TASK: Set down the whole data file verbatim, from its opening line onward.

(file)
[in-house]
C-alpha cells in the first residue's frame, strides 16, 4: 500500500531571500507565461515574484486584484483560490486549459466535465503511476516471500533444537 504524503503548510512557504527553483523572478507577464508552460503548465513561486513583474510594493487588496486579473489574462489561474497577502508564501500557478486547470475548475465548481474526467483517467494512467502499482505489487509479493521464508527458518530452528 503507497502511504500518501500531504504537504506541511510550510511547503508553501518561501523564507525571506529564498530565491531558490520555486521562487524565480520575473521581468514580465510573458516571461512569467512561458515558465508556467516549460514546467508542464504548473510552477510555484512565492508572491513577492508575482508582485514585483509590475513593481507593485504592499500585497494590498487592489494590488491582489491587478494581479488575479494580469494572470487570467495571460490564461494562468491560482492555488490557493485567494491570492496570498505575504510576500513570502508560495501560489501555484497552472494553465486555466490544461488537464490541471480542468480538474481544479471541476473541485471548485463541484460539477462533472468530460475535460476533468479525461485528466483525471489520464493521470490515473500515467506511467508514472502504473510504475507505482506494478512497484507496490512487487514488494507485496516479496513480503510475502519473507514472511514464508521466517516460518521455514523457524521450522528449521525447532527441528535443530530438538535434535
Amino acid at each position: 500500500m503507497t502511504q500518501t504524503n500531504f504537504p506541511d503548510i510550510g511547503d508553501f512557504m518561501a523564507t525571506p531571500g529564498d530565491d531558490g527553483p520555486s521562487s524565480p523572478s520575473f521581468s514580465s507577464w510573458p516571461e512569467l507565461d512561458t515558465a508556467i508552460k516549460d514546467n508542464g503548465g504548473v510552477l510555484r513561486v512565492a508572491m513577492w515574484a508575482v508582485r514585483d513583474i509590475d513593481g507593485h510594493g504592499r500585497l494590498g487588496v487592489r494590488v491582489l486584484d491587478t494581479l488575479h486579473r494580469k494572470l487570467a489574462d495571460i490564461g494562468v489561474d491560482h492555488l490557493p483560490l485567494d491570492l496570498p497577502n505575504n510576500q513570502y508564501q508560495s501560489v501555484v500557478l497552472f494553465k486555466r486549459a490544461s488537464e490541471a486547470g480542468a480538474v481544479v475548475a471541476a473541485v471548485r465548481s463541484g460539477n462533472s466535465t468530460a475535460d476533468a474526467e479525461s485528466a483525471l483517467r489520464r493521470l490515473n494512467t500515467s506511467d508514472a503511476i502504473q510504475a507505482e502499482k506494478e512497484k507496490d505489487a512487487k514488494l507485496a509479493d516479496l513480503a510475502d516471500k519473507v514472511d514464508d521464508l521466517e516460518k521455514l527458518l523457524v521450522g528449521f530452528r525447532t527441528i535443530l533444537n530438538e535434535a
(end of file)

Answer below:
[in-house]
C-alpha cells in the first residue's frame, strides 16, 4: 500500500531571500507565461515574484486584484483560490486549459466535465503511476516471500533444537 504524503503548510512557504527553483523572478507577464508552460503548465513561486513583474510594493487588496486579473489574462489561474497577502508564501500557478486547470475548475465548481474526467483517467494512467502499482505489487509479493521464508527458518530452528 503507497502511504500518501500531504504537504506541511510550510511547503508553501518561501523564507525571506529564498530565491531558490520555486521562487524565480520575473521581468514580465510573458516571461512569467512561458515558465508556467516549460514546467508542464504548473510552477510555484512565492508572491513577492508575482508582485514585483509590475513593481507593485504592499500585497494590498487592489494590488491582489491587478494581479488575479494580469494572470487570467495571460490564461494562468491560482492555488490557493485567494491570492496570498505575504510576500513570502508560495501560489501555484497552472494553465486555466490544461488537464490541471480542468480538474481544479471541476473541485471548485463541484460539477462533472468530460475535460476533468479525461485528466483525471489520464493521470490515473500515467506511467508514472502504473510504475507505482506494478512497484507496490512487487514488494507485496516479496513480503510475502519473507514472511514464508521466517516460518521455514523457524521450522528449521525447532527441528535443530530438538535434535
Amino acid at each position: 500500500m503507497t502511504q500518501t504524503n500531504f504537504p506541511d503548510i510550510g511547503d508553501f512557504m518561501a523564507t525571506p531571500g529564498d530565491d531558490g527553483p520555486s521562487s524565480p523572478s520575473f521581468s514580465s507577464w510573458p516571461e512569467l507565461d512561458t515558465a508556467i508552460k516549460d514546467n508542464g503548465g504548473v510552477l510555484r513561486v512565492a508572491m513577492w515574484a508575482v508582485r514585483d513583474i509590475d513593481g507593485h510594493g504592499r500585497l494590498g487588496v487592489r494590488v491582489l486584484d491587478t494581479l488575479h486579473r494580469k494572470l487570467a489574462d495571460i490564461g494562468v489561474d491560482h492555488l490557493p483560490l485567494d491570492l496570498p497577502n505575504n510576500q513570502y508564501q508560495s501560489v501555484v500557478l497552472f494553465k486555466r486549459a490544461s488537464e490541471a486547470g480542468a480538474v481544479v475548475a471541476a473541485v471548485r465548481s463541484g460539477n462533472s466535465t468530460a475535460d476533468a474526467e479525461s485528466a483525471l483517467r489520464r493521470l490515473n494512467t500515467s506511467d508514472a503511476i502504473q510504475a507505482e502499482k506494478e512497484k507496490d505489487a512487487k514488494l507485496a509479493d516479496l513480503a510475502d516471500k519473507v514472511d514464508d521464508l521466517e516460518k521455514l527458518l523457524v521450522g528449521f530452528r525447532t527441528i535443530l533444537n530438538e535434535a